Simplified Wireless Networking
For wireless technologies, Microsoft is primarily focusing on the 802.11 standard, which the company sees as the high grow technology in this market. But 802.11 under previous versions of Windows is a nightmare, with poor user interfaces, security issues, and high failure rates. "We tried to solve these problems in Windows XP," says Tim Moore, the Group Product Manager for Networking at Microsoft. "Enterprises are deploying 802.11 or planning on it, and of course you see it in airports and other public spaces, as seen by the recent Starbucks deal." (Microsoft recently signed a deal with the popular coffee chain to supply wireless Internet access to its retail stores). "Prices have gone down for the home as well, but for this release, the focus was business users, not home users," Moore added.
Windows XP simplifies wireless networking by providing "zero configuration" for 802.11 devices. You plug in the card and Windows XP automatically scans for an available network. If you switch networks, say by walking from one coverage area to another, the device will be reconfigured on the fly, automatically. "There's no rebooting, even when switching networks," Moore told me. "The user doesn't have to do anything." This feature will not be enabled in the Beta 2 release of Windows XP, but Moore says it will be fully functional soon thereafter. <% ' Added so can inventory as Connected Home articles. kw = "CH" %>
One of the primary complaints about 802.11 concerns security: Microsoft solves this by implementing 802.11X, which supports user and machine authentication using Radius over existing 802.11 networks. And 802.11X security can be integrated directly into Active Directory, giving users a single logon capability. To the user, network access is automatic and instant, all without any need to manually configure anything.
Windows XP also makes roaming wireless access easier. The alternative IP configuration that's available in Windows XP gives wireless connections the ability to switch between static IP and DHCP-based configurations on the fly, using DHCP auto-renew. And the connection will automatically search for the fastest wireless network on which that user has access. This is true with multiple network configurations as well: If you plug your laptop into a wired 100 Mbs Ethernet network, that connection will be automatically used instead of the wireless one.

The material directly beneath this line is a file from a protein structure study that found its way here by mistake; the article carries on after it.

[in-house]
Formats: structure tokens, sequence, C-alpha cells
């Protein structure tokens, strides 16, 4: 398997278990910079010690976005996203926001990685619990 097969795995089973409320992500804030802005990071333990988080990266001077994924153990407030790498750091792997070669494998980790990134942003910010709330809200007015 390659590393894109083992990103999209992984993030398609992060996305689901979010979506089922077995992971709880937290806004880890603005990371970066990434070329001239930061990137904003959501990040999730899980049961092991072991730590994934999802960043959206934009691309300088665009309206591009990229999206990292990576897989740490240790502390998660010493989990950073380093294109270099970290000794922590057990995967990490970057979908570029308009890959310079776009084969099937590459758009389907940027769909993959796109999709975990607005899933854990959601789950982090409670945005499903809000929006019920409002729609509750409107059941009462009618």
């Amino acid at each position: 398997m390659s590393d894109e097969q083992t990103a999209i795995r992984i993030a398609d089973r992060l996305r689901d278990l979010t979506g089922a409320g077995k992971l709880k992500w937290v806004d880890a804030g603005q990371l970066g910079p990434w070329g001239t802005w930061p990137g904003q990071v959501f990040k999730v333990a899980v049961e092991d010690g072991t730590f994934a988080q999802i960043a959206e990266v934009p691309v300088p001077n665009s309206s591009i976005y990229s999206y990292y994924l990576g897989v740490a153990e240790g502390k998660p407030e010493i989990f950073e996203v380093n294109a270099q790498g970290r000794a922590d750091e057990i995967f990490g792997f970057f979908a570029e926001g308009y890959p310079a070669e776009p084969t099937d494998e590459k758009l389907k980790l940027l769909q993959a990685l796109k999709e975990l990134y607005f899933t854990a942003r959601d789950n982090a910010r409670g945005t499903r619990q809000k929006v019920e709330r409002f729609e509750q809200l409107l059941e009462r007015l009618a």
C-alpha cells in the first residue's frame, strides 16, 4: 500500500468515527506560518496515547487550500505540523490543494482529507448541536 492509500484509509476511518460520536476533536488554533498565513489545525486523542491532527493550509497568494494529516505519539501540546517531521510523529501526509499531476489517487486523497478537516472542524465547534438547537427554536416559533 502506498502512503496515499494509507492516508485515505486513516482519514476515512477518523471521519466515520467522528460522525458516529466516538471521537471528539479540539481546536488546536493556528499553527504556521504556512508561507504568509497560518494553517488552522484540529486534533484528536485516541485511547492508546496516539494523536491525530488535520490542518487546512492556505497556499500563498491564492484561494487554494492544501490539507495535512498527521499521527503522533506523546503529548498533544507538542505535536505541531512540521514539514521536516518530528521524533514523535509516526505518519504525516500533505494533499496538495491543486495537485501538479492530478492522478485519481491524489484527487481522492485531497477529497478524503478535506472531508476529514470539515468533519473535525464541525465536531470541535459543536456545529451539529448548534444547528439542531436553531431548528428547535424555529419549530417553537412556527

For home users, Windows XP offers a more secure and easy-to-use networking solution that any previous version of Windows. Microsoft added Internet Connection Sharing in Windows 98, and then the Home Networking Wizard (HNW) in Windows Millennium Edition (Windows Me). Both of these features have been substantially improved for Windows XP, and new features, such as a software firewall, have been added.
"28 percent of all U.S. homes have multiple PCs," says Dennis Morgan, a Program Manager in Microsoft's Networking group. "and 27 percent of those are networked." Other signs that home networking is becoming an increasingly important technology: 4 percent of Internet homes have broadband (cable modem, or sometimes, DSL) Internet connections, while 15 percent of networked homes have broadband. With new networking technologies like HomePNA and wireless, the need to understand Ethernet-based routing is dwindling, along with the complexity. Microsoft feels that this is another networking market that's waiting to explode. And users are going to want to use various solutions--Ethernet, wireless, and phone-line-based networks--together seamlessly.
"Users want to share an Internet connection, share files, and share printers," Morgan said. "In Windows XP, we can detect whether Internet Connection Sharing is on a machine upstream and configure it automatically with Universal Plug and Play." Windows XP makes it easier than ever to set up and manage home networks, protect PCs from outside intruders, and share network resources, Morgan says.
To configure networking, Microsoft offers an updated Home Networking Wizard. This configures TCP/IP settings, workgroup membership, and Internet Explorer settings for every system on the network, all at once. You can also use this wizard to share printers, and create a shared document folder that is accessible to all users from any machine on the network.
Internet Connection Sharing (ICS) provides access to all network services, such as NAT (Network Address Translation), DHCP (Dynamic Host Control Protocol) and DSN (Domain Name System); in other words, it automatically enables all downstream systems to access the Internet, using your internal home network. What's nice about this feature is that the other systems on the network (that is, the ones that are not directly connected to the Internet) require absolutely no configuration at all: If the network and individual network interface cards are installed correctly, the whole setup will just work. Universal Plug and Play (UPnP), first introduced in Windows Me, enables downstream machines to automatically discover ICS hosts and their connection states. And you can use UPnP clients to manage ICS boxes.
One welcome new feature in Windows XP is the integrated Internet Connection Firewall (ICF), which provides unobtrusive protection against hackers. ICF is particularly important for broadband users whose machines are constantly connected to the Internet. It is always on, and automatically configured.